Ashdown Group: Trainee Consultant - Surrey/ South West London

£22000 per annum + pension,bonus,career progression: Ashdown Group: An establi...

Ashdown Group: Trainee Consultant - Surrey / South West London

£22000 per annum + pension,bonus,career progression: Ashdown Group: An establi...

Recruitment Genius: Claims Administrator

£16000 - £18500 per annum: Recruitment Genius: This is an excellent opportunit...

Day In a Page

Fishing for votes with Nigel Farage: The Ukip leader shows how he can work an audience as he casts his line to the disaffected of Grimsby

Fishing is on Nigel Farage's mind

Ukip leader casts a line to the disaffected
Who is bombing whom in the Middle East? It's amazing they don't all hit each other

Who is bombing whom in the Middle East?

Robert Fisk untangles the countries and factions
China's influence on fashion: At the top of the game both creatively and commercially

China's influence on fashion

At the top of the game both creatively and commercially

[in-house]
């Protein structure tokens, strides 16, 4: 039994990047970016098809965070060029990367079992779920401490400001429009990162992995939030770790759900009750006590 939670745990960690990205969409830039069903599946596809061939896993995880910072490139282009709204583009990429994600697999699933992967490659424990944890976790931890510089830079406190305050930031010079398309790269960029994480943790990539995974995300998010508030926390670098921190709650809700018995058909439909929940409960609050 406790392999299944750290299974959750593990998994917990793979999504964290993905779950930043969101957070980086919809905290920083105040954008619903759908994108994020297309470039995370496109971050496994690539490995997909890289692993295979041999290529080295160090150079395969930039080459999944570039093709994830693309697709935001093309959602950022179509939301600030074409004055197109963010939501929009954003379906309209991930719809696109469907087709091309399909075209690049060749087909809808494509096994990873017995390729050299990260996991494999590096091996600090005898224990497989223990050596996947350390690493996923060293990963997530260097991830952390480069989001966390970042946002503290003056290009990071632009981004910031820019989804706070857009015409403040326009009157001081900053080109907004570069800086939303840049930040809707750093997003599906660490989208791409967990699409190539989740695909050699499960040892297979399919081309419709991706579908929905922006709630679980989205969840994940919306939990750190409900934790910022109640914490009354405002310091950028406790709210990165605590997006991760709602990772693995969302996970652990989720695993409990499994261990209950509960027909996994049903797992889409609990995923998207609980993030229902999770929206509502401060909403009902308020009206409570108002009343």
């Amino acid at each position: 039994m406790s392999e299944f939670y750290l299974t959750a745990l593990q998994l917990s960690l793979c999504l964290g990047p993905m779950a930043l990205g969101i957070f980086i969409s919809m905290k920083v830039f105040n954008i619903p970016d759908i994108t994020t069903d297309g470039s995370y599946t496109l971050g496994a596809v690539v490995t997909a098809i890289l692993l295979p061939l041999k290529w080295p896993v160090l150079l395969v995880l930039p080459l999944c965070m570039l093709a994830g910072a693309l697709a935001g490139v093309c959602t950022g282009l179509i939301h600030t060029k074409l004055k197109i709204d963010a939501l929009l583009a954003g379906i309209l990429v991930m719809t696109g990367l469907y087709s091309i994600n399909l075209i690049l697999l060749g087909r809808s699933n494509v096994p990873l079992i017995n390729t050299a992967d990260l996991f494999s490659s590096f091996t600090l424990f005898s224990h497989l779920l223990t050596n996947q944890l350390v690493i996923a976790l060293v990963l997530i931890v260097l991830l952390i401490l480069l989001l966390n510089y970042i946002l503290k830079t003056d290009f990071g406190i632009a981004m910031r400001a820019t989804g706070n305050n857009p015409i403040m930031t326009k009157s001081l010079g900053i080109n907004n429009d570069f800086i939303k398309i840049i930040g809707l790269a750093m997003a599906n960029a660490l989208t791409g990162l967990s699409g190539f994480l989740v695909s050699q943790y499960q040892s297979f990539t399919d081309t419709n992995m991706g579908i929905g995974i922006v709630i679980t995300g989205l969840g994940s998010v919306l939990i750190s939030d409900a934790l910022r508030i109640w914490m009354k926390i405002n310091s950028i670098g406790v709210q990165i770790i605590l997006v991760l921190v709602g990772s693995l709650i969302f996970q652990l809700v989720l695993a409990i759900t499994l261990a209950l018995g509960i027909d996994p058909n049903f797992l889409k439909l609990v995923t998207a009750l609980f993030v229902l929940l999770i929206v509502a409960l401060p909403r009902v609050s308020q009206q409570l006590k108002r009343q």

Lord O’Donnell: Former cabinet secretary on the election and life away from the levers of power

The man known as GOD has a reputation for getting the job done

Lord O'Donnell's three principles of rule
Rainbow shades: It's all bright on the night

Rainbow shades

It's all bright on the night
'It was first time I had ever tasted chocolate. I kept a piece, and when Amsterdam was liberated, I gave it to the first Allied soldier I saw'

Bread from heaven

Dutch survivors thank RAF for World War II drop that saved millions
Britain will be 'run for the wealthy and powerful' if Tories retain power - Labour

How 'the Axe' helped Labour

UK will be 'run for the wealthy and powerful' if Tories retain power